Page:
If the Spirit is out ‘in front of mission’ in ways that are messy and disconcerting, it turns most of what we have been doing on its head. We’re so used to predetermining what the church is and what the church needs to look like (get the ‘essence’ and ‘identity’ of the church right and then all the missional stuff will follow) that we can’t grasp that this dance of God’s agency doesn’t start from our definitional beginning points. On the contrary, the disruptive, beguiling ferment in Acts 16 suggests that its only as we risk joining with the Spirit that we’ll be able to look back (from outside the gate, as guests within the homes of ‘Lydia’s’) and begin to name what it means to be the church. Wow! How disruptive is this ferment of the Spirit for us as Euro-tribal churches?
If any of this makes any sense then leadership is about the cultivation of a community of discernment, practicing life on the ground in the local. It will have little to do with control, management and outcome-based planning. The Gospel stumbles into Europe through thwarted attempts and risky journeys. It requires an inversion of kingdom roles where leaders, such as Paul, learn to become guest. ‘Church’ is a missional community discovering and discerning the shape of its life as it dwells in the local and seeks to discern the eruptions and interruptions of the Spirit in the context.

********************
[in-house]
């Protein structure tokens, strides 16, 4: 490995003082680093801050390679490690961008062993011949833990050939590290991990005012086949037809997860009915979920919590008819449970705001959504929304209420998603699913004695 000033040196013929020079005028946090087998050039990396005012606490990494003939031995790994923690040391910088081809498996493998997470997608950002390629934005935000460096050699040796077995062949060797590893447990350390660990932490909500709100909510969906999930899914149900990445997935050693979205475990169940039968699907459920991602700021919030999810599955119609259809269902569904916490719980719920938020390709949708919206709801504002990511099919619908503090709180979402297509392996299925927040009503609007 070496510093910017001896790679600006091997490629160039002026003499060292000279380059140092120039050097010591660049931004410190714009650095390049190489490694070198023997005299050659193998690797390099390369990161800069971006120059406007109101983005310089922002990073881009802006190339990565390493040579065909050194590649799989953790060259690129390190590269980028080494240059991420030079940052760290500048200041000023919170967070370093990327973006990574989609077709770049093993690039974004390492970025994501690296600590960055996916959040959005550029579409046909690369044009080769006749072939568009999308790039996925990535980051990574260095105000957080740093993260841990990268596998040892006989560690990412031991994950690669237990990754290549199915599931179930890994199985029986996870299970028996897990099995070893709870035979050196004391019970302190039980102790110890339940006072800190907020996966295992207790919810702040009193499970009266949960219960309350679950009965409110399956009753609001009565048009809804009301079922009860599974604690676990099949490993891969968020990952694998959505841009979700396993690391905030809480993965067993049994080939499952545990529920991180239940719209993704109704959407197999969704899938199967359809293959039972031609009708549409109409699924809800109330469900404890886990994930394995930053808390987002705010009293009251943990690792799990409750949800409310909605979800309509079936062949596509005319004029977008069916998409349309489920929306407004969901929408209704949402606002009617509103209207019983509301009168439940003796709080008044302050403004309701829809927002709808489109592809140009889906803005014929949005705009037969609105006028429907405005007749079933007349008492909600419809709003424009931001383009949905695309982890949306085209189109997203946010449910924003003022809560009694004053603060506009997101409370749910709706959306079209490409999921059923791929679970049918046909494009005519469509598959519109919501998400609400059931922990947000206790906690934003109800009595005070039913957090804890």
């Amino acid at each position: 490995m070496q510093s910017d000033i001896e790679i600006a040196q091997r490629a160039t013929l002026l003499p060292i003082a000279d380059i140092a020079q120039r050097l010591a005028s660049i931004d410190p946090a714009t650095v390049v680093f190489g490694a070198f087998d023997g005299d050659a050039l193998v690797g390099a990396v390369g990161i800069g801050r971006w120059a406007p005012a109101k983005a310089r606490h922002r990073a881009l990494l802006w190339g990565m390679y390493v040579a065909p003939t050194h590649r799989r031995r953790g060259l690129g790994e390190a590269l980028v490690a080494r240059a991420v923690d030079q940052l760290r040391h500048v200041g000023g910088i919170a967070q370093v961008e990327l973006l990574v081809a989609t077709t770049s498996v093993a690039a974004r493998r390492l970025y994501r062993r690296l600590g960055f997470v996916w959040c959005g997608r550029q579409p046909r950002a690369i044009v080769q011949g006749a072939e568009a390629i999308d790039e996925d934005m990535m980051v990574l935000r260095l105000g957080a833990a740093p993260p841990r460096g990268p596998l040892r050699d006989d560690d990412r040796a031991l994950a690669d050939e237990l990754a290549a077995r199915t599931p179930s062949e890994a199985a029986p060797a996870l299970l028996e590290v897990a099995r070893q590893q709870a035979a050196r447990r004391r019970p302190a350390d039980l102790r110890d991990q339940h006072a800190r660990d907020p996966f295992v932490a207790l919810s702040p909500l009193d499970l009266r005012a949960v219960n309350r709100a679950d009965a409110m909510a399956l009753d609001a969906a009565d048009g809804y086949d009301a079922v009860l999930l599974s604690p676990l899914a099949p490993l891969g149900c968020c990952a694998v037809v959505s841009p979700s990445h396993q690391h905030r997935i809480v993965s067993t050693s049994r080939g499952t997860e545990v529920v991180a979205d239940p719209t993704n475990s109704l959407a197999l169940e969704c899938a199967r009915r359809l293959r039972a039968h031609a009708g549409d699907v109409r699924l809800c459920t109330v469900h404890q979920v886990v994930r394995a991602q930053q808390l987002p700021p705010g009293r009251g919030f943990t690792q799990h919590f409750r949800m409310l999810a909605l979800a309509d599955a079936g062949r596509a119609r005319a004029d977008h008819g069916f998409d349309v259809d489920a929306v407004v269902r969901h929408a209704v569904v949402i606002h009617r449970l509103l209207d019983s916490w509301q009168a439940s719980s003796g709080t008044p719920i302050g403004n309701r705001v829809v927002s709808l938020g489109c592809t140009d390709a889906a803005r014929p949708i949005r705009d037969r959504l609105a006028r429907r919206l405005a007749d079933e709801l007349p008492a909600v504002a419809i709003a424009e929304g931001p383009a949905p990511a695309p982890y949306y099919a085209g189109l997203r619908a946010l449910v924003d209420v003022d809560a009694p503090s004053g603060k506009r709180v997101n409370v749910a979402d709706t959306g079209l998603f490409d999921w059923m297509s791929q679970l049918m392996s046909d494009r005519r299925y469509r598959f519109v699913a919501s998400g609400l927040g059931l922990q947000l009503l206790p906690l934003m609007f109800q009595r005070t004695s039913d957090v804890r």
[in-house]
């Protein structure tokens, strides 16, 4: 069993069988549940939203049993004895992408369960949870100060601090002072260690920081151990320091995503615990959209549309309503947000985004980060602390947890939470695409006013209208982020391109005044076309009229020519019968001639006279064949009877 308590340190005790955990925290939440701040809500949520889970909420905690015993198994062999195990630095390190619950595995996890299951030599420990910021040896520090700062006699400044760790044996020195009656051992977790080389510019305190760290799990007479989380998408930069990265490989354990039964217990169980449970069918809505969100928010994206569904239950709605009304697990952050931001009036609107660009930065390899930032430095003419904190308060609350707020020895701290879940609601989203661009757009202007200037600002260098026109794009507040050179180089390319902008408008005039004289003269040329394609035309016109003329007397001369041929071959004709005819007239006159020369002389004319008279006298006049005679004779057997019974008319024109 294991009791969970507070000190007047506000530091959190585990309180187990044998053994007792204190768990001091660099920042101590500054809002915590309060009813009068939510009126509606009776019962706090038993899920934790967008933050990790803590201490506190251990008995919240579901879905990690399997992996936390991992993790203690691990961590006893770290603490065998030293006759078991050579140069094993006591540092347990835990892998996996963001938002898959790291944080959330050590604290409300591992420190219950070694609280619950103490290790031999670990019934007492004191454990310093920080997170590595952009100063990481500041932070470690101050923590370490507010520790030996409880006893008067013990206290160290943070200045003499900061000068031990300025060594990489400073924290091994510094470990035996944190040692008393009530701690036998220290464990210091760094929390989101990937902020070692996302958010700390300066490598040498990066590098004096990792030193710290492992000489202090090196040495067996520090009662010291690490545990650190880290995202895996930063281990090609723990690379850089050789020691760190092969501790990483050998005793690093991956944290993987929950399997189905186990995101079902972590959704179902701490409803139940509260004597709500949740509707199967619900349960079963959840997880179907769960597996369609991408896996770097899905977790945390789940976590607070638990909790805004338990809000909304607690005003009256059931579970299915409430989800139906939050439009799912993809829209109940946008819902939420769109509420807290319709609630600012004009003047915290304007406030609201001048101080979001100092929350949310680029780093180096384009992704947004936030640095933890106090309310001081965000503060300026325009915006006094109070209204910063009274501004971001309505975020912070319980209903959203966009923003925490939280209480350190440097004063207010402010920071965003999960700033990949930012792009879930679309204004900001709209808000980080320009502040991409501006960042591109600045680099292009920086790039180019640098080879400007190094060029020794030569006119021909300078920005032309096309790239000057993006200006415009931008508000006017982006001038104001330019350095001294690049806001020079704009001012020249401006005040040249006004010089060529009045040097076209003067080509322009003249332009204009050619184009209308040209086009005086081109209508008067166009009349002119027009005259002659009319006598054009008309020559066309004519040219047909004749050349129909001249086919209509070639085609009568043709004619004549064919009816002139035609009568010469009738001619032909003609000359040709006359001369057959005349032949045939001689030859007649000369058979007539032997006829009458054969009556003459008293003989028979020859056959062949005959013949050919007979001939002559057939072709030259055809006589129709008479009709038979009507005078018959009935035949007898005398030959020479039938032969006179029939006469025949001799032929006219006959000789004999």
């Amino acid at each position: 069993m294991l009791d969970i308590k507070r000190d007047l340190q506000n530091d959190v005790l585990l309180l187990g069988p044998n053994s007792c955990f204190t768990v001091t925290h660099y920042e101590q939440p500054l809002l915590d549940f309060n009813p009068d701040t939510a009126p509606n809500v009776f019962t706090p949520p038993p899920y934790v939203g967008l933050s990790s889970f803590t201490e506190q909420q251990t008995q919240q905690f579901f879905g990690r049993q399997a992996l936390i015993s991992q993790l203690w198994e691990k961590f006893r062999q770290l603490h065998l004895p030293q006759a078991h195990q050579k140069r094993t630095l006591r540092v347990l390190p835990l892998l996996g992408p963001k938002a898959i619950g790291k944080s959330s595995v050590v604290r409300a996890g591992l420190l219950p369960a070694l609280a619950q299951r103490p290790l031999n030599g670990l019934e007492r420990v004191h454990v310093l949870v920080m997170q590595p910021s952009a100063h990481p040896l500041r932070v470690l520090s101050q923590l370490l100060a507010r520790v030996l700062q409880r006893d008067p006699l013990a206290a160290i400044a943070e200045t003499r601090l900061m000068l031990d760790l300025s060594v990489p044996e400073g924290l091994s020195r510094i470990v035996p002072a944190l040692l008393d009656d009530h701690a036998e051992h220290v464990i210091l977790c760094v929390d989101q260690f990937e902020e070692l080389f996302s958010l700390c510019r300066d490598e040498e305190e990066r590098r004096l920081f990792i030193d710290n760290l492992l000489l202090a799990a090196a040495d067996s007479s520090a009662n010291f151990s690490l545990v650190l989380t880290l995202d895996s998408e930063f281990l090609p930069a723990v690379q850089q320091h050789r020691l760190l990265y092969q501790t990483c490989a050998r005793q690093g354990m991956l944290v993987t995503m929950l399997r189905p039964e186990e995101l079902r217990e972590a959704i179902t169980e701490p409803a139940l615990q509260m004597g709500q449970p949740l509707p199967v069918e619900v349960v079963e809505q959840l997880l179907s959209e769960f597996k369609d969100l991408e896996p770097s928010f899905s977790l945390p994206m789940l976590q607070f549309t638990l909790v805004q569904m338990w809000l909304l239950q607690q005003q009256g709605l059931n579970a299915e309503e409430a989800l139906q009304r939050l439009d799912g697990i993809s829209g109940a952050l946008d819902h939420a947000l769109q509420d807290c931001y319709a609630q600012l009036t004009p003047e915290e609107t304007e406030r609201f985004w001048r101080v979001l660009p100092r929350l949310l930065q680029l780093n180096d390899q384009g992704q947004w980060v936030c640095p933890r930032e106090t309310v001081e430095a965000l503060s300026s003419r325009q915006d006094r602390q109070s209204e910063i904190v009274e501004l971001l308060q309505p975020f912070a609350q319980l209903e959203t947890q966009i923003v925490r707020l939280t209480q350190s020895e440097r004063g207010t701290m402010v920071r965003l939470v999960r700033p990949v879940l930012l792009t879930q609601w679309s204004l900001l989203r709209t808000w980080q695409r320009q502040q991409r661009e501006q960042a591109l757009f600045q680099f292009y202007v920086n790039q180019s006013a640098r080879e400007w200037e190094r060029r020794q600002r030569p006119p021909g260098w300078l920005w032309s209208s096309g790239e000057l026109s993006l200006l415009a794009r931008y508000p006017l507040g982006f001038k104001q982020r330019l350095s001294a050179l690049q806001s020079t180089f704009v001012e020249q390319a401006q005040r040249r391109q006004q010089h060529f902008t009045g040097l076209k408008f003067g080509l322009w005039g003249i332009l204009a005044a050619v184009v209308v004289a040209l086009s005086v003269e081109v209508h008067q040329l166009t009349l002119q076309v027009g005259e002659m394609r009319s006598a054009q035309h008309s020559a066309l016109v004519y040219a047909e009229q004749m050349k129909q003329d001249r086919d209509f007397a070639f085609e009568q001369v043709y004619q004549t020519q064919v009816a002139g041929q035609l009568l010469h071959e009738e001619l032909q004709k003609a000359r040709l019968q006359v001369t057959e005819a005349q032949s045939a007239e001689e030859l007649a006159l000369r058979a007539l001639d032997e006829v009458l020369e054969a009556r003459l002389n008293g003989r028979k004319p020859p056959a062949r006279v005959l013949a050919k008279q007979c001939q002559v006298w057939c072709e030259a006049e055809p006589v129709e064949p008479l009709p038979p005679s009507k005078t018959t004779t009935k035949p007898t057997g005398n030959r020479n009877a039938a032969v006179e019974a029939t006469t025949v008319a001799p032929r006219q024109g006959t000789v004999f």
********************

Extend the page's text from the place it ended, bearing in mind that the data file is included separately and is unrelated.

What of the shock of encounter in this story, Gentile women meeting with Jewish men? We wondered if a gift God is giving to the Euro-tribal churches in the unravelling is the increasing presence of the ‘other’ through mass migration. What new ways of being ‘church’ must emerge as Euro-tribal Jesus followers learn to embrace, be with and become the guests of these ‘Lydia’s’ among us. Is this a word from the Spirit for our time – that the dissolution of monocultural ‘congregations’ is an essential missional vocation for our time and place? Is this the only way in which the Euro-tribal churches can cease to be commodified and marketized?
We will continue to explore the implications of these questions and reflections through stories, articles and conversations as we discover the fresh ways God is remaking the world. Here is how you can join the conversation:
1. Watch the video conversation with between Alan Roxburgh & Sally Mann
- Beyond the Billboard: How do we talk about this?
- Beyond the Billboard: What about leadership?
- Beyond the Billboard: Acts 16 & Finding Lydia